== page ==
Warriors look unprepared for the big stage
NEW ORLEANS » The Fox Network might ask Herman Frazier for its money back after last night's less-than-titillating performance by Hawaii.
From the opening drive on which the Warriors' first two plays were delay of game and false start, it was clear they were not ready for a command performance. All the fears June Jones had about his football team freezing up on one of the biggest stages in America were realized as the No. 4-ranked Georgia Bulldogs plowed under the Warriors 41-10 in last night's Allstate Sugar Bowl.
Colt Brennan didn't resemble a Heisman Trophy finalist, fumbling twice after sacks and throwing three interceptions to set up three touchdowns for the Bulldogs, who didn't need his help.
Spending much of the evening dodging linemen, who took advantage of Hawaii's silent count by firing off the football on every play, Brennan rarely found his rhythm. Georgia's front seven came hard off the ball, but it was the secondary that deserves much of the credit.
When Brennan is on, it's one-two-three throw, but many times last night, it was one-two-three, nobody open and the O-line couldn't get him to four. By then, Brennan was either ducking for cover or getting knocked around like a bad boxer. He was sacked five times in the first half alone.
Most folks with a balanced view were not surprised by this outcome. What makes the Cinderella story so charming is it doesn't happen often. Georgia had a month to prepare and Hawaii had a month to grow stale, not a good combination against a team that played more BCS opponents this season than Hawaii has the past four years.
In the pregame warm-up, Brennan looked cool, calm and collected as he hit his receivers against air time after time. But when the lights came up at the famed Superdome and the Bulldogs took their cues from defensive coordinator Willie Martinez, Brennan was extraordinarily ordinary.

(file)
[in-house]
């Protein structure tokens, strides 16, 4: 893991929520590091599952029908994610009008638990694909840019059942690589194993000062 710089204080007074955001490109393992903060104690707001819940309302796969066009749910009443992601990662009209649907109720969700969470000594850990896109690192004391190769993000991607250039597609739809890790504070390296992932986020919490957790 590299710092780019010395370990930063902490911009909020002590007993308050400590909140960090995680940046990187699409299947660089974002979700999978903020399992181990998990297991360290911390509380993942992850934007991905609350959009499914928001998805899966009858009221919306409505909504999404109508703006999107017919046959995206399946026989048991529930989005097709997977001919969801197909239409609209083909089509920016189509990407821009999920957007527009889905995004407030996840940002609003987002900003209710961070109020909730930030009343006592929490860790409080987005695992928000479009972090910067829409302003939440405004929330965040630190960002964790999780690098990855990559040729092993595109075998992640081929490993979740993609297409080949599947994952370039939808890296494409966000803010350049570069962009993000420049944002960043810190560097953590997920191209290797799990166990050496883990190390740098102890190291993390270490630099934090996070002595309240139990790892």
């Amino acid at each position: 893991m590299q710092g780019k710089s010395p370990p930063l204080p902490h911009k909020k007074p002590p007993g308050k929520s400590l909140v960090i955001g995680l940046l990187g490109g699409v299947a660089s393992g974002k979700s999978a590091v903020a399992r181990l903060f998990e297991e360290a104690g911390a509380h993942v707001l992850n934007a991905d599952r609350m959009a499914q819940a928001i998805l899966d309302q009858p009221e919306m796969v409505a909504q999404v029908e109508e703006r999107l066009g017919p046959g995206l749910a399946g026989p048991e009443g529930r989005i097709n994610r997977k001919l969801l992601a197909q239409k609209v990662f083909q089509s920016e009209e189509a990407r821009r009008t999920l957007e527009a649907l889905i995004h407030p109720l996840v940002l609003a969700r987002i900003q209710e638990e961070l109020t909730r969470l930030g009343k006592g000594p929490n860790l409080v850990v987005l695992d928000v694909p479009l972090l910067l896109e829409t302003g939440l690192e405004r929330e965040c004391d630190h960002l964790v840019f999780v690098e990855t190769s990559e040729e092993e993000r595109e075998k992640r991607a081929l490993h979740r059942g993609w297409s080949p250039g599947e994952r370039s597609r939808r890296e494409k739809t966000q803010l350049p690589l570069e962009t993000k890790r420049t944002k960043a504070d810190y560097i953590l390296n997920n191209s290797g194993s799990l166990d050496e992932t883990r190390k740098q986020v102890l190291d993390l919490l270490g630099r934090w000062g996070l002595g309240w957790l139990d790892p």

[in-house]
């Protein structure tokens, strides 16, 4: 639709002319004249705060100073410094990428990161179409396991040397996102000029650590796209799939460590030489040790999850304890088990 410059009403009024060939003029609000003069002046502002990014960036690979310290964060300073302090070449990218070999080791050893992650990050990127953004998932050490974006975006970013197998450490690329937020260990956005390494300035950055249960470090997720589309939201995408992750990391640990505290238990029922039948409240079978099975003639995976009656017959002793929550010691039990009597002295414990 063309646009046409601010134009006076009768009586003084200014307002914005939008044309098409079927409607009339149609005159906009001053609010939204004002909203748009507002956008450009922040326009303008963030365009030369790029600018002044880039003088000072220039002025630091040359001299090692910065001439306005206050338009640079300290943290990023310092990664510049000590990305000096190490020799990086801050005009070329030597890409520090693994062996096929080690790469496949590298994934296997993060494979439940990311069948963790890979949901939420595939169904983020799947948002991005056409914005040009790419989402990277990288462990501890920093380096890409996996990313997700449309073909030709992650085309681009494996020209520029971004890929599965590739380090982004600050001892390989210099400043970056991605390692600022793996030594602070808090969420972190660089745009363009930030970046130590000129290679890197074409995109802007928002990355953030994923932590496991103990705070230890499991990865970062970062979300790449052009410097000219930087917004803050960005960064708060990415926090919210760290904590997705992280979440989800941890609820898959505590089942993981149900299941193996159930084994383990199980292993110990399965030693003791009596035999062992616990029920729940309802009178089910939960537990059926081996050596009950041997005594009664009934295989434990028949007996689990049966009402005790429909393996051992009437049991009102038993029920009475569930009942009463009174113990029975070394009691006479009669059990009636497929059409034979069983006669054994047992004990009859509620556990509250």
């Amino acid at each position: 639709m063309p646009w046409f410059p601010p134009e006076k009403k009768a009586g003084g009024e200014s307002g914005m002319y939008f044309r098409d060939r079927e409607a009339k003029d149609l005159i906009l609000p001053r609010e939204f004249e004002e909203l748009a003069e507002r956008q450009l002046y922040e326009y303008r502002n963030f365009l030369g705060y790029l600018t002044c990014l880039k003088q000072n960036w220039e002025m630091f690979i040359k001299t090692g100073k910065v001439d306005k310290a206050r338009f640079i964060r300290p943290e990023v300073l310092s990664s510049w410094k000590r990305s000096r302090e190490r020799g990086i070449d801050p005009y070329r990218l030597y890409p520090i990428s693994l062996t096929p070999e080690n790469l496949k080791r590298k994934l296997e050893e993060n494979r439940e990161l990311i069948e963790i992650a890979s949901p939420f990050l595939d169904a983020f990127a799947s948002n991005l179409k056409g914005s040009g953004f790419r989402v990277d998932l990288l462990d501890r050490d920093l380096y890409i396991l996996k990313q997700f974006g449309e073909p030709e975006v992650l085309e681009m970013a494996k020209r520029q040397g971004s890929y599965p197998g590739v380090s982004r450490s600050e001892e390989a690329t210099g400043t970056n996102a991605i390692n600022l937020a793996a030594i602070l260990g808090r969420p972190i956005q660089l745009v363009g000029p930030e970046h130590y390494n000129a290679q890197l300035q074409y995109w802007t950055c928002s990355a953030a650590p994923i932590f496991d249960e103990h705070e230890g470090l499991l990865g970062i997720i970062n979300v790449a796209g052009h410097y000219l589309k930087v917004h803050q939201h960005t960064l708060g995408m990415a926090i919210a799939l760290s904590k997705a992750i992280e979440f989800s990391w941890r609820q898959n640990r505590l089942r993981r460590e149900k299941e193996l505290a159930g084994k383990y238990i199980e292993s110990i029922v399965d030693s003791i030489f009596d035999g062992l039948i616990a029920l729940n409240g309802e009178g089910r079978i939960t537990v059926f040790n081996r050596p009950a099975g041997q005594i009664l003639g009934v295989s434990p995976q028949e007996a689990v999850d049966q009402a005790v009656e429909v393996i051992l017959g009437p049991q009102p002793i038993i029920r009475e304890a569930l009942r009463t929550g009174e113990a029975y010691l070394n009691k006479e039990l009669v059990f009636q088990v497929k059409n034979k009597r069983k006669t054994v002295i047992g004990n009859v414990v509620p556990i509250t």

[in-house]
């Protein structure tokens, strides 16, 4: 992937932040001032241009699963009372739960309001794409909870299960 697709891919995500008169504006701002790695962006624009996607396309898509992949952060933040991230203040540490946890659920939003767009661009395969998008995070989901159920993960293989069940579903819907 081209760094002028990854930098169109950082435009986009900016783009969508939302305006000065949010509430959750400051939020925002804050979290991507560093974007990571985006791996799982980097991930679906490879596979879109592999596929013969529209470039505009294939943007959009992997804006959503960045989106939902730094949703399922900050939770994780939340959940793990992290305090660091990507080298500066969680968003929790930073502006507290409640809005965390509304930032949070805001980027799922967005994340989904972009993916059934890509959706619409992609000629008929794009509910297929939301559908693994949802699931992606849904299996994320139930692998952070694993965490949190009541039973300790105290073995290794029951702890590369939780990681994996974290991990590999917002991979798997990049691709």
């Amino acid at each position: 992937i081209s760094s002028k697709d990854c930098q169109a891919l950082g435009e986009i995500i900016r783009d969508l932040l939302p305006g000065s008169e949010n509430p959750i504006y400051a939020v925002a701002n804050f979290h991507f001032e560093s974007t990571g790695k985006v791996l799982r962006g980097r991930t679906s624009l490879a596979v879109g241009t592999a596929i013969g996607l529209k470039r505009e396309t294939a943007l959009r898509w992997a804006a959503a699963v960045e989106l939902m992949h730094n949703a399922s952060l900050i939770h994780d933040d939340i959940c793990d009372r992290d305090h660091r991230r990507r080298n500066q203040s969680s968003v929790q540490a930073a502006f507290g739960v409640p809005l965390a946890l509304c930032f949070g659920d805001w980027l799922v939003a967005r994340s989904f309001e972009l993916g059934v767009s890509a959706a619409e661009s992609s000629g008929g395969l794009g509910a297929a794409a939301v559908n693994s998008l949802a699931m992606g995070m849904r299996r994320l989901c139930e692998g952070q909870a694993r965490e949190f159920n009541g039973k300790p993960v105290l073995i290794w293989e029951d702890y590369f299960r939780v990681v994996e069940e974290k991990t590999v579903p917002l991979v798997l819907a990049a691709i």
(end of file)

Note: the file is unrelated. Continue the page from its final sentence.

BY THE HALF, most of the country had switched from this pumpkin to their local news, leaving the other mid-majors wondering if they'd ever be invited to the party again. Many believed Brennan had enough of the right stuff to overcome any obstacles Georgia threw at him, but they were wrong.
Brennan spent most of the second half fighting to stay alive as Hawaii's tackles looked as if it was their first day of practice. Time and again, they got beat off the edge, leaving Brennan exposed as Georgia's Marcus Howard pounded him into submission with three of the eight sacks.
One of the drawbacks of the run-and-shoot is not having a tight end to protect the quarterback, especially in obvious passing situations. Martinez took advantage of the O-line's less-than-stellar play and the secondary did its part by limiting the yards after catch.
Everything Martinez asked of his unit, he got. The Georgia fans also did their part in the first and third quarters when Hawaii was on that end of the field where thousands made so much noise, Brennan couldn't hear himself think. By the time he escaped, this game was over and Hawaii was down for the count.
Sports Editor Paul Arnett
has been covering sports for the Star-Bulletin since 1990. Reach him at firstname.lastname@example.org